Obviously, we want Greene to do better, but how realistic is it to expect a return to 2004’s .273/.349/.446 rookie performance? While Greene continued to show nice power in 2005 (ISO of .181) a lack of on-base skills dragged his value down. Given that PECOTA doesn’t see Greene breaking a .340 OBP unless he breaks his 90th percentile projection, that doesn’t seem too likely to change. While the Davenport Translations may underrate Greene’s defensive contributions, if you’re going to post a .318 OBP, you’d better be Ozzie Smith with the glove.

  • …and if Bruce Bochy can find a productive starting second baseman in a crowd that includes Joshua Barfield, Mark Bellhorn, and Bobby Hill

    That “ding” you heard is the timer, saying that Jesse Barfield‘s boy is ready to come out of the oven and into The Show. After having good, if batting-average dependent and ballpark-enhanced performances for two out of his past three seasons, Barfield should be able to contribute at least at a league-average level this season. It was this potential that made incumbent second baseman Loretta expendable, even though one can argue about the rate of return the Pads got for him.

    Should Barfield go 0-for-his-first-15 in spring training, things get a little more dicey, because most of the second basemen the Padres have shadowing Barfield look to be at the end of their shelf life. Bellhorn (who perhaps should wonder if Padres non-roster invitee Alan Embree is stalking him) is the best of the bunch, combining a bit of power, plate discipline and versatility in a package that should fit in pretty well on the bench if he can’t win a starting job. Hill never developed as well as we’d hoped, and by now any thought that he’ll make a real impact in the majors is just wishful thinking. He’ll experience déjà vu this spring, once again blocked for playing time by Bellhorn. Eric Young, who’s also in camp, is another guy who might be useful backing up a couple of positions, pinch running and hitting against the odd lefty. If he’s your starter, you’re in trouble.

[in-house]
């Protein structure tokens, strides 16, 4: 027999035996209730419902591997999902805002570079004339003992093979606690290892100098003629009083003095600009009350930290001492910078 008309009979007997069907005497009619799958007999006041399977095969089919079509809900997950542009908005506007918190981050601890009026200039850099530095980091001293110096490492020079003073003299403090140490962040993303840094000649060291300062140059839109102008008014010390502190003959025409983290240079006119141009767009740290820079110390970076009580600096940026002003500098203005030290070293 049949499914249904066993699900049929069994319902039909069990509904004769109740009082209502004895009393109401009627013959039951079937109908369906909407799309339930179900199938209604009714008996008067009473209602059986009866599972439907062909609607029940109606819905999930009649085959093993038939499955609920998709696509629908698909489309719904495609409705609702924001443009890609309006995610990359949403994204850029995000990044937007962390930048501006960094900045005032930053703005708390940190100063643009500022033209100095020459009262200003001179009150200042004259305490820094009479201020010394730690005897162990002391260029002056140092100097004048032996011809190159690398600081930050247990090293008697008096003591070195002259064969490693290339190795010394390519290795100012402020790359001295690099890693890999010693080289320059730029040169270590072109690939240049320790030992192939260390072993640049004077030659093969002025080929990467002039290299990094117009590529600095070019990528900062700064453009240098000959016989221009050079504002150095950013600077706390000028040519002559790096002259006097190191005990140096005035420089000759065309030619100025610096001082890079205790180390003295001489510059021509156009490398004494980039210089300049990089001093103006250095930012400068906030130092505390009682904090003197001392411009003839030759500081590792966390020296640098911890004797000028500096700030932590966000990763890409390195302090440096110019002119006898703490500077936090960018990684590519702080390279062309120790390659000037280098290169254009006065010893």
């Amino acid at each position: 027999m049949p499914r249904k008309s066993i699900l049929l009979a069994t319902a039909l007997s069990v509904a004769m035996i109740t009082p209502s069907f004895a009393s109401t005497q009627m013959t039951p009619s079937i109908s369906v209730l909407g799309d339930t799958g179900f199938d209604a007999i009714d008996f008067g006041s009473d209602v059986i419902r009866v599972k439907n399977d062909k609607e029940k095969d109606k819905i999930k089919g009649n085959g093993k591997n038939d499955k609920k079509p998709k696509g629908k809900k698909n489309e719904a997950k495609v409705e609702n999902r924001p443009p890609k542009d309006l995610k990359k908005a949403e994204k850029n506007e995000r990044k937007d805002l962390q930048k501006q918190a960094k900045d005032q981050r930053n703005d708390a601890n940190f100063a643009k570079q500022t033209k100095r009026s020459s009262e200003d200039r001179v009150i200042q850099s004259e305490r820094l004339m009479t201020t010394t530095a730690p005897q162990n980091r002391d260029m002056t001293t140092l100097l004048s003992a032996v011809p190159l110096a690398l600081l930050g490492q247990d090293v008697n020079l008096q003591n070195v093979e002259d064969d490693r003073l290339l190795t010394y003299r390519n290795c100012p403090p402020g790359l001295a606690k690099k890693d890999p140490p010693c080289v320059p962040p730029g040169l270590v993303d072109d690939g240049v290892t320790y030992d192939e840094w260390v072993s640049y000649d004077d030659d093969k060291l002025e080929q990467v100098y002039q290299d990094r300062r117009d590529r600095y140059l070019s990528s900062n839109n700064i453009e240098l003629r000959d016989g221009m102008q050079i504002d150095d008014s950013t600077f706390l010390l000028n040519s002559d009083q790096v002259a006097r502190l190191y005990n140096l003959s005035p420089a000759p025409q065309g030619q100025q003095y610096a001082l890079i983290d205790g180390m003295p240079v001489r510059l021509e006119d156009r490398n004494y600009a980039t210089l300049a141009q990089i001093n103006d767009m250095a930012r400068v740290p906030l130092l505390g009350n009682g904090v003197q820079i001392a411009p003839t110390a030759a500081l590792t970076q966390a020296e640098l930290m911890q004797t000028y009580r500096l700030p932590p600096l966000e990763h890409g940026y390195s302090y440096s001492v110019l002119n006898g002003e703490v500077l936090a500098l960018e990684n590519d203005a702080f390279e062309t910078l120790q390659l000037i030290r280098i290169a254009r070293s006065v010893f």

…the Padres might repeat as division champions.

Derek Jacques

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In 2000 and 2001, Gabe Kapler was at his peak, manning center field for the Texas Rangers, and causing the ladies to swoon from much more than the heat. Those were the days, weren’t they? In the time before and since, the Rangers have had an extremely tough time finding capable centerfielders:

Texas Rangers #1 Center-Fielders by PA, 1996-2005
Year   Player               PA   VORP   CF Rank   Rate
2005   Gary Matthews Jr.   526   18.2        20     98
2004   Laynce Nix          400    4.8        38     99
2003   Doug Glanville      203    0.6        45     98
2002   Ruben Rivera        186   -4.4        66    112
2001   Gabe Kapler         556   30.7        10    100
2000   Gabe Kapler         491   28.3        16     92